black leather M1748 mitre with a brass badge embossed with an Imperial Eagle with the shield of the coat of arms of St. George, gold embroidery on the edge, skull-cap and neck guard, a crowned oval brass badge with the monogram of Elizabeth in a wreath at the back of the mitre, and 22 ostrich red plumes and 3 white ones

Neckstock white cravate
Coat dark green with 9 copper buttons on the right side on the chest and 2 copper buttons (one on each side) in the small of the back
Collar red
Shoulder Straps none
Lapels none
Pockets horizontal pockets, each with 3 copper buttons
Cuffs red without buttons (some authors illustrate 3 copper buttons but we followed Leonov)
Turnbacks red
Waistcoat long sleeved red waistcoat with 9 golden buttons and with 2 en patte d'oie pockets each with 3 golden buttons, small green collar and green cuffs
Breeches red
Gaiters black leather with 10 large buttons covered with black fabric (white for parade)
Leather Equipment
Crossbelt elkskin leather
Waistbelt elkskin leather
Musketeer
Cartridge Box
black with a brass badge embossed with an Imperial Eagle and 4 triangles at the corners
Grenadier Bag
and Waist Pouch
black bag covered with a full-size brass plate embossed with the Imperial Eagle in a wreath and with 4 grenades on the edges; black waist pouch covered with full-size brass plate embossed with Elizabeth monogram surrounded by a grenade on both sides
Bayonet Scabbard brown leather
Scabbard black leather with copper fittings
Footgear black shoes


During winter, guard units wore knee-length dark green cape.

Rank and file were armed with a musket, a bayonet and a sabre.

NCOs

NCOs wore the same uniform as the privates, but were distinguished by gold laces on their tricorne, collar, and cuffs, more precisely:

  • sergeant: gold laces on cuffs (in 3 rows) and collar
  • fourrier, master-at-arms and sub-ensign: gold laces on cuffs (in 2 rows) and collar.
  • corporal: gold lace on collar

NCOs of grenadier companies were wearing the same mitre hats as rankers, but with another plumes combination: • sergeant: 15 white plumes on the top and mid, 15 red around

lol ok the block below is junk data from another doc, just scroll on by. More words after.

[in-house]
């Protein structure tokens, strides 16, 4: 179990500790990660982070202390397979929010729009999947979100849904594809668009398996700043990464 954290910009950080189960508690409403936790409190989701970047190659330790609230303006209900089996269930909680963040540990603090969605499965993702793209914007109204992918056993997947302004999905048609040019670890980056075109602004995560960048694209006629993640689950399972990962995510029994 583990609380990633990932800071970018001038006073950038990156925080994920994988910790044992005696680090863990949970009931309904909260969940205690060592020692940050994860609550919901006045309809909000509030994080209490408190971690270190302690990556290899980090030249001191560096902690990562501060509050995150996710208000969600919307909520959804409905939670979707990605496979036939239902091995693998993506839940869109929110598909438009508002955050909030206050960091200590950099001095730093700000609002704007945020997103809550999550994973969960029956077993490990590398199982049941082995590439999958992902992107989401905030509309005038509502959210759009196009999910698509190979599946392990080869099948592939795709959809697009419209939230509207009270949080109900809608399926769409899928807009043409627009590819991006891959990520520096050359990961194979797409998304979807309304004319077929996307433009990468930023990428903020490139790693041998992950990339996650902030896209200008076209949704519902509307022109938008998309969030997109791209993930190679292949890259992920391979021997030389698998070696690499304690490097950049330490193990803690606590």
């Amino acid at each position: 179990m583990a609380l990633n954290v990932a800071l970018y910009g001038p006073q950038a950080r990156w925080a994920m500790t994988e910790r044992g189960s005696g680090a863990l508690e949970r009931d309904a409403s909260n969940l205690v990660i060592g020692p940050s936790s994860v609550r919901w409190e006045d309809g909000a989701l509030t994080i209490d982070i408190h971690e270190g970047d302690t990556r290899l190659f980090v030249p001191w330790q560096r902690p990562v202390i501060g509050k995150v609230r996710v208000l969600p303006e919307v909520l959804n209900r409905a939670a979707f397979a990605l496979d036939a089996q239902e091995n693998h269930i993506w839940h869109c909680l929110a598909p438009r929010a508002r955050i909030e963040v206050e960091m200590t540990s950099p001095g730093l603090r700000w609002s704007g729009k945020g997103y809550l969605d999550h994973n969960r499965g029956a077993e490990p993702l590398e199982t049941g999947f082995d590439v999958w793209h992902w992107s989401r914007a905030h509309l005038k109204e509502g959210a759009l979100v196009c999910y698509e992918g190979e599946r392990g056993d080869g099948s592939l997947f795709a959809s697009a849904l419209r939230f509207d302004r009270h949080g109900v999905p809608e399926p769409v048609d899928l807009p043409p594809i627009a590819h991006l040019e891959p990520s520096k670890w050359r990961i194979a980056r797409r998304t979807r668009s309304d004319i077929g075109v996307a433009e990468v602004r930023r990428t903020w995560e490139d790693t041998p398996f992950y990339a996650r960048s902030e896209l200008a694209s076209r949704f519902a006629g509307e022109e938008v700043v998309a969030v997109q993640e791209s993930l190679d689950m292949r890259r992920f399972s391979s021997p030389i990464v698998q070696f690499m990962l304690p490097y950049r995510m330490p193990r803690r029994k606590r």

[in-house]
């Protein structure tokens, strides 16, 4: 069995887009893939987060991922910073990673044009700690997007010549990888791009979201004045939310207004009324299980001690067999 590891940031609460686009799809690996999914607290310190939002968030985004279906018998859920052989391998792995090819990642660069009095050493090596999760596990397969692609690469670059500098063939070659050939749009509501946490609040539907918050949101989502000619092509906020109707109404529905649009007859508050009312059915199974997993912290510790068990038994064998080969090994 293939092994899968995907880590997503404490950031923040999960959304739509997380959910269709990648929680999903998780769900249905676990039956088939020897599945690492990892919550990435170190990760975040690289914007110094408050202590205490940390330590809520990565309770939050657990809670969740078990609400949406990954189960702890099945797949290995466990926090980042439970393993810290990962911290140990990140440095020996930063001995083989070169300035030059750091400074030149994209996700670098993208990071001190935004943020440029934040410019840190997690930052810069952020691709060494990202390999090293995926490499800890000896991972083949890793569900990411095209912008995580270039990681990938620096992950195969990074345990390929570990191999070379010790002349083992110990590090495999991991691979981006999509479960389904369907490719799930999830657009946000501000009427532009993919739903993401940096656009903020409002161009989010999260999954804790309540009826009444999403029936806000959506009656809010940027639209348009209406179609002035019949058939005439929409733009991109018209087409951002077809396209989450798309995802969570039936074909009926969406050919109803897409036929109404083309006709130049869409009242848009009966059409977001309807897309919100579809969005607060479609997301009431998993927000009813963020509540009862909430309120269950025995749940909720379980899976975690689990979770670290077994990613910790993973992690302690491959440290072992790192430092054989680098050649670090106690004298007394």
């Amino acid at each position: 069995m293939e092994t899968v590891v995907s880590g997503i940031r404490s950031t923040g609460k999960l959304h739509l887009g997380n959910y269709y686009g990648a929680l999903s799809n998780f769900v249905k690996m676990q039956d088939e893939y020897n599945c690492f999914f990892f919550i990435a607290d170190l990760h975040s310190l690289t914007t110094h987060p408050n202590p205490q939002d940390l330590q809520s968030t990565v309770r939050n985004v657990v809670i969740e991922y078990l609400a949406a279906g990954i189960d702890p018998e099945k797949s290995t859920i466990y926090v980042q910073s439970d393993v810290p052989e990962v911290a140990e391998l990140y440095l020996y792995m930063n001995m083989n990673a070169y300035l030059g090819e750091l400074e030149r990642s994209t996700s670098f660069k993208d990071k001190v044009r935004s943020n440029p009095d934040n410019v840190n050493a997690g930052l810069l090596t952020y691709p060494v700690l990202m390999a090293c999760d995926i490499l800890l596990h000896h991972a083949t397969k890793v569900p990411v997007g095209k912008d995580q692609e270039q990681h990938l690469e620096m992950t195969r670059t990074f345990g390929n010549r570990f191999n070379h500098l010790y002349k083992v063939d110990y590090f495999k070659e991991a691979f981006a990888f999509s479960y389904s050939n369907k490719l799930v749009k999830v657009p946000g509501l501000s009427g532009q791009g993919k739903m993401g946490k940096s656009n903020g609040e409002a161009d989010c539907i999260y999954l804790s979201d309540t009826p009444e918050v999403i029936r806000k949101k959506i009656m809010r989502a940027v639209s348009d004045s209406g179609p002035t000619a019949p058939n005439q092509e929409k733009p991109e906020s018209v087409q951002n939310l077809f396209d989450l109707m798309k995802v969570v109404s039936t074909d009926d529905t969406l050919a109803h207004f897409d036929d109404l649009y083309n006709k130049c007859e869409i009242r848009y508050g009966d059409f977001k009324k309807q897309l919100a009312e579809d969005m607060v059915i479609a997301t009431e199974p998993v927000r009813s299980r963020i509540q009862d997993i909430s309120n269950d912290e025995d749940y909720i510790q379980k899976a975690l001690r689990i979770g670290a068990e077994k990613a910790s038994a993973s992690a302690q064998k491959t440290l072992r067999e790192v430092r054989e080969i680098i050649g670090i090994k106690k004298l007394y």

• corporal, fourrier, master-at-arms and sub-ensign: 12 white plumes on the top and mid, 12 red around

Sergeants, master-at-arms and corporals still kept halberds.

Officers

Musketeer officers wore a gold laced tricorne. Grenadier officers wore a grenadier mitre hat, similar to that of grenadiers, but with a richer decorated front plate framed on the edge with a gilded rim, with 42 white ostrich plumes.

The coat of the officer was similar to that of rank and file, but with a gold laced green collar and lateral pockets closed by flaps en patte d’oie with 3 golden buttons each. Generally officers wore their coat with opened turnbacks. They also wore white cravates, green breeches and beige gloves.

Officers wore a gorget with the engraved X symbol surrounded by a wreath and with a crown on top, to its left was the number 1700, and to its right was 19NO (in memory of the Battle of Narva, which took place on November 19, 1700). For officers from ensign to captain, the gorget was silver-plated; for majors, lieutenant-colonel and colonel, it was gilded.

Officers carried a musket in action, and spontoons with crowned Elizabeth monogram or crowned oval with wreathed crucifixion of St. Andrew. They also carried a sword suspended to a leather belt covered with red or crimson velvet and edged with gold braid.

The cartridge box of the officer was edged in gold. Often the officers carried the gold silk sash over the left shoulder. Grenadier officers have the same grenade bags over the right shoulder as rankers, but made of gilded brass and with a leather belt covered with red or crimson velvet and edged with gold braid.